by Jeff James
Evance Chieng dreams of going to college. The honor of being the first in his family to do so is a bragging right few in his community can boast. His grandmother, Rujina Abusa, reminds him often how proud his parents would be (had they survived the HIV epidemic) of his success. Thinking of them, and his grandmother who has suffered the loss of 6 children to the same disease, encourages him to work harder. Her smile and determination inspire him to persevere.
This year is a critical year for Evance. He is in 8th grade, and will graduate from Lalmba’s children’s program at the end of this year. Unless he qualifies for one of our coveted scholarships for secondary or trade school, his scholastic career ends soon. Fishing is his backup plan. It’s the practical path that most young men choose from this lakeside community.
Knowing the odds are slim and the competition steep, Evance seems unconcerned. He believes with all his heart that this time next year he will begin high school.
Sadly, less than 10% of the children in our program are able to continue with formal education beyond 8th grade. Why is that? Well, mainly it’s the prohibitive cost for families living on less than a dollar a day. School fees are not even a consideration. Primary education costs about $40 per year, and secondary school is about $300 per year, way out of reach! Scholarships are few. Evance and 100 other 8th graders will compete for Lalmba’s 30 coveted scholarships. 30 is not a magical number; it’s simply what we can afford, as we focus on primary education for almost 1000 younger students. We’d love to provide a scholarship to high school for each child who qualifies.
In fact, when I was there in January, our Children’s Director in Kenya introduced me to 8 students who qualified for a Lalmba scholarship, but because their test scores were marginally lower than their peers, Lalmba did not have scholarship budget for them. I felt for those 8 students. They are smart children, ambitious in their hopes, tireless in their work. It would be unjust to extinguish their dream so soon, I thought, tossing them to labor on the lake before they’ve had a real chance to break away and heal their families, families trapped in a cycle of perpetual poverty.
We have to make some very difficult decisions sometimes in this work; decisions that could have generational ramifications for a family. We’re a small organization with limited resources, and we take pride in our philosophy of doing the most good with little. But for these 8 kids, we made the decision to increase our fundraising by $2400 for the next 4 years and give them the opportunity to change the course of their lives. That’s a commitment I feel good about making.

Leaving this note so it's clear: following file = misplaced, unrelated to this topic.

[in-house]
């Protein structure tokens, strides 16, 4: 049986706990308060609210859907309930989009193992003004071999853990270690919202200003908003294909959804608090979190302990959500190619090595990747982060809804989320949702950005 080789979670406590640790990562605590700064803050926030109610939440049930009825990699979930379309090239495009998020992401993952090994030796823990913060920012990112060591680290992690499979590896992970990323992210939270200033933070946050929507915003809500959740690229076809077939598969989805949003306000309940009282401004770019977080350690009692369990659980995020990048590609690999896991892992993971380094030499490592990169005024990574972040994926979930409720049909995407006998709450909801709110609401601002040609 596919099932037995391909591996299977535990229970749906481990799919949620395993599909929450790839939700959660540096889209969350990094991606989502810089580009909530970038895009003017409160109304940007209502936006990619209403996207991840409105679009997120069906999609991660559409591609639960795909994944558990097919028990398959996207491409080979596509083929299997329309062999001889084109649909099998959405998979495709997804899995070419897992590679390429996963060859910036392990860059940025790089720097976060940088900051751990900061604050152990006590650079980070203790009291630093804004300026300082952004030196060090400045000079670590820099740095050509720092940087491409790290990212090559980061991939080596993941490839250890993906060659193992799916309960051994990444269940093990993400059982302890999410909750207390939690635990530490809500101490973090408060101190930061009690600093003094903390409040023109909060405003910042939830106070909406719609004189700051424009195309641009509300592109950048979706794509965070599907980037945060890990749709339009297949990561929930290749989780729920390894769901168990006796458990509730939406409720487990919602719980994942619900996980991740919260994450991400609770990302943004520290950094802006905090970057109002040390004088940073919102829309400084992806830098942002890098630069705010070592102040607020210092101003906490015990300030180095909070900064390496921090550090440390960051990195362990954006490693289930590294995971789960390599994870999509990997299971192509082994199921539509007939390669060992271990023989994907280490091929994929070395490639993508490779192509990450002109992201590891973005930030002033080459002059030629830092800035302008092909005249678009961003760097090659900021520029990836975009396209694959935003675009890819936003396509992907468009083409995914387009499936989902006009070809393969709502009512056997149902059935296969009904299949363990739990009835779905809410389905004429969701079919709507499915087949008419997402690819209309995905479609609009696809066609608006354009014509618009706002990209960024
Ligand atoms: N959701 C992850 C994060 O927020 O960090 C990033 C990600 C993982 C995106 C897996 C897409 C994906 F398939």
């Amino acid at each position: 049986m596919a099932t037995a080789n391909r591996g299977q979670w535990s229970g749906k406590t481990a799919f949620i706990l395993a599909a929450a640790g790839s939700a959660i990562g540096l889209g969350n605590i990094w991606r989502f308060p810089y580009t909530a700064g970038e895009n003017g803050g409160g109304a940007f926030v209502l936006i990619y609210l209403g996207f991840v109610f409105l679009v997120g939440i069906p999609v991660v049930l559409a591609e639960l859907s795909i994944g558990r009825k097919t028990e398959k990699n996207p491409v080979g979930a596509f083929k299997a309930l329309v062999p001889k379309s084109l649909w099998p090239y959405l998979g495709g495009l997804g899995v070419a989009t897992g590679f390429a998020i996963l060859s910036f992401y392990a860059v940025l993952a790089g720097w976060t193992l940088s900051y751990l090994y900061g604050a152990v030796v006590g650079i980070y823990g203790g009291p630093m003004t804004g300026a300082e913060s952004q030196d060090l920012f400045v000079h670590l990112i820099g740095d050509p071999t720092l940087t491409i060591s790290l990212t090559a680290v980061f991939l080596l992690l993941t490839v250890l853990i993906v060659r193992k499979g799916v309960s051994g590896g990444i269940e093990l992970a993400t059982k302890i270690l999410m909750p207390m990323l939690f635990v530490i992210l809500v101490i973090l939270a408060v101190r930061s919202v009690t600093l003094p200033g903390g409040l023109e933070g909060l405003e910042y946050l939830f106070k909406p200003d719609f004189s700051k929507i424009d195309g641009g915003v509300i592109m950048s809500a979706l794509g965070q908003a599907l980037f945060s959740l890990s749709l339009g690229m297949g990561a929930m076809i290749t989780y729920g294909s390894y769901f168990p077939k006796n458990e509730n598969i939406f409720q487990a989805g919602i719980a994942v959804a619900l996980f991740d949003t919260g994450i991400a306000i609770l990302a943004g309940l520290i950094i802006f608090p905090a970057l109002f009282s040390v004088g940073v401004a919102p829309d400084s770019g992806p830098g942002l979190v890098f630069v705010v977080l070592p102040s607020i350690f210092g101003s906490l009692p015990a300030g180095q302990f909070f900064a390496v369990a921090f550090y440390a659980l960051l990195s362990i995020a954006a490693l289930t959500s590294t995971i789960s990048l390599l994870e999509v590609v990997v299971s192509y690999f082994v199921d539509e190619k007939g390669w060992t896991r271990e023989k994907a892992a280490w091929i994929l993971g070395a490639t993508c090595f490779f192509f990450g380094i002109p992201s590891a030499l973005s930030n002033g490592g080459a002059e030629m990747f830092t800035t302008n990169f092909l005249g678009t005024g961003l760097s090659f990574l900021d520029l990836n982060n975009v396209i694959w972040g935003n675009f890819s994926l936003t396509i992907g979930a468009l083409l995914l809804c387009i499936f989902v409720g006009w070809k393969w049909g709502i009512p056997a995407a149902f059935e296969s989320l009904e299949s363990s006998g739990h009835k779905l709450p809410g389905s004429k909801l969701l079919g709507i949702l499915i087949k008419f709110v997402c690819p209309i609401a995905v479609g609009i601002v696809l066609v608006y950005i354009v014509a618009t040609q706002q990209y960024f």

High school in America is an opportunity we take for granted. It’s a birthright in our minds. But for these kids, a high school education is a rare opportunity. And if given the chance, not a lesson will be squandered, nor a class missed. These students know what’s at stake.
When we told them that they would, after all, receive a scholarship, a breathless silence filled the room, and then it lit up with unbridled joy! If the energy of happiness could be harnessed and sold to the highest bidder, that moment would have been worth a billion dollars, and our perpetual budget woes would be over. But happiness’s value is not monetary; it’s more meaningful than that. And although the moment was fleeting, a sense of hope now shines prominently in their minds. The family story can be altered; a happy ending is once again possible.
As we begin a new year setting new goals, we want to keep you, our generous supporters, informed.
In 2015 our operating budget was $552,000, and we raised about $565,000. It was the most financially healthy year for Lalmba since 2008. Because of that and because of your generosity last year, we were able to increase funding to our microloan program by $10,000, helping more needy families start small businesses to get on the path to independence. And, of course, with our addition of scholarships for these 8 deserving kids, our budget this year is $565,000, to the dollar of what we raised last year. How’s that for running a lean, sustainable program?
Please keep us in your prayers and help us when you’re able to fulfill our mission of providing hope through opportunity.